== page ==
A sigle wave
Superposition of waves
© The scientific sentence. 2010

Harmonic wave equation and Newton's second law
Let's consider a string wiggled once in the (xy) plan from its equilibrium
position. The wave produced propagates along the + x axis using the string
as a medium. Un element of the string is represented as follows:
This element is bent because of the forces F_{1} and F_{2}
exerted at the two ends of this element by the two neighboring elements.
We assume that the disturbance is small, such that the force F called a
tension along the string is uniform (F = F_{1} = F_{2});
and the slope of the string is not large (the angles θ_{1} and θ_{2}
are small; that is the wavelength λ >> the amplitude A of the wave ).
The net force on the element is :
ΣF = F_{1} + F_{2} = (F_{1x} + F_{2x}, F_{1y} + F_{2y}) (1)
Its xcomponent is: F_{1x} + F_{2x} = F(cosθ_{2}  cosθ_{1}). As θ is
small, we can use the MacLaurin series cosθ = 1  (1/2) θ^{2} + ... and consider just the
first term wich is 1, to find that component is null.
It remains then the y component of the net force.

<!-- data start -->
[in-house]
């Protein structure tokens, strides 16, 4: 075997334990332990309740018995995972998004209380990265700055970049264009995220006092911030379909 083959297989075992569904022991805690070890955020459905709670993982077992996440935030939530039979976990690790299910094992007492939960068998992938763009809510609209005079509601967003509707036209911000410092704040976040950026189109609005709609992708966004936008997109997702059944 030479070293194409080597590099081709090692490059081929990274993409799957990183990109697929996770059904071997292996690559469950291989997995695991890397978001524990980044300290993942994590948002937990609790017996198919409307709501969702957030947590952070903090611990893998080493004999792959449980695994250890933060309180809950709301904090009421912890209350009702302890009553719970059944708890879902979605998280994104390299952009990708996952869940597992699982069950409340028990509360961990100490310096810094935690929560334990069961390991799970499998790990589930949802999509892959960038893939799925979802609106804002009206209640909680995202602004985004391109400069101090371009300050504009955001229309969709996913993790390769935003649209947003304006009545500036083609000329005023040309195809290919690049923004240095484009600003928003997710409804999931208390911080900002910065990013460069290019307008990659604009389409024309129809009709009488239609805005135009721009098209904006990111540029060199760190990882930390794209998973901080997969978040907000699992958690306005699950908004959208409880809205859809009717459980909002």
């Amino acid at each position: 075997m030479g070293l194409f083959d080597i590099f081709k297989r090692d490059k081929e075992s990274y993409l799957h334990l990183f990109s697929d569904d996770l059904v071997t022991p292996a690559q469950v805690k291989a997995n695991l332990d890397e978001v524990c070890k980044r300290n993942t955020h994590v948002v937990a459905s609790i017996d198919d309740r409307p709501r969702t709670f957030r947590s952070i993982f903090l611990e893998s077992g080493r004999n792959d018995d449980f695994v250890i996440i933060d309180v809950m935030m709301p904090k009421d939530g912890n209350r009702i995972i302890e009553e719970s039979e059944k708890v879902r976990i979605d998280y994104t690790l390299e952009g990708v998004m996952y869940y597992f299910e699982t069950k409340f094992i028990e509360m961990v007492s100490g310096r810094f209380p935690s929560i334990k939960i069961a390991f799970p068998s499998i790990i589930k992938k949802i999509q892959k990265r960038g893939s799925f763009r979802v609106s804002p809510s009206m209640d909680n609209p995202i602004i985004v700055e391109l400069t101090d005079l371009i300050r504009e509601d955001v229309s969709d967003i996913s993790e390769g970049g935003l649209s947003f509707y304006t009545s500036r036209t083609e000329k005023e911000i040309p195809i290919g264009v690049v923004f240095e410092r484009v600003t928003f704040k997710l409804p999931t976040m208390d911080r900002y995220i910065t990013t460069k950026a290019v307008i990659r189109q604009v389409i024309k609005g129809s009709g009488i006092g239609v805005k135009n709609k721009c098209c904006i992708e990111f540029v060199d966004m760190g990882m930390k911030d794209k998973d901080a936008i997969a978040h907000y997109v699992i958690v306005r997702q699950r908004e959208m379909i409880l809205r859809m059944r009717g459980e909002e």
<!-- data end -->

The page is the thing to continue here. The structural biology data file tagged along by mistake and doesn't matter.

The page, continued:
F_{1y} + F_{2y} = F(sinθ_{2}  sinθ_{1}) =
F(tanθ_{2}  tanθ_{1}) ( θ is small)
But tanθ is the slope of the function at the point x, that is ∂y/∂x. So
tanθ_{2}  tanθ_{1} = [∂y/∂x]_{2}  [∂y/∂x]_{1} =
Δ[∂y/∂x] = (Δ[∂y/∂x]/Δx) Δx = (∂^{2}y/∂x^{2}) Δx
Then:
F_{1y} + F_{2y} = F (∂^{2}y/∂x^{2}) Δx (2)
If the mass of the string is M and its length is L, the linear mass density μ ; that
is the mass per unit length is μ = M/L. The related mass of the element is m = μ Δ x.
The Newton's second law for the element is:
ΣF = m (∂^{2}y/∂t^{2})
It becomes:
F (∂^{2}y/∂x^{2}) Δx = μ Δ x (∂^{2}y/∂t^{2})
Thus:
(∂^{2}y/∂x^{2})  (μ/F) (∂^{2}y/∂t^{2}) = 0
(3)
Equating this equation with the wave equation (4.3), we obtain:
(μ/F) = 1/v^{2}. Then:
v = [F/μ]^{1/2} (4)
The speed of a wave depends on the mass of the medium where this
wave moves along.
©: The scientificsentence.net. 2007.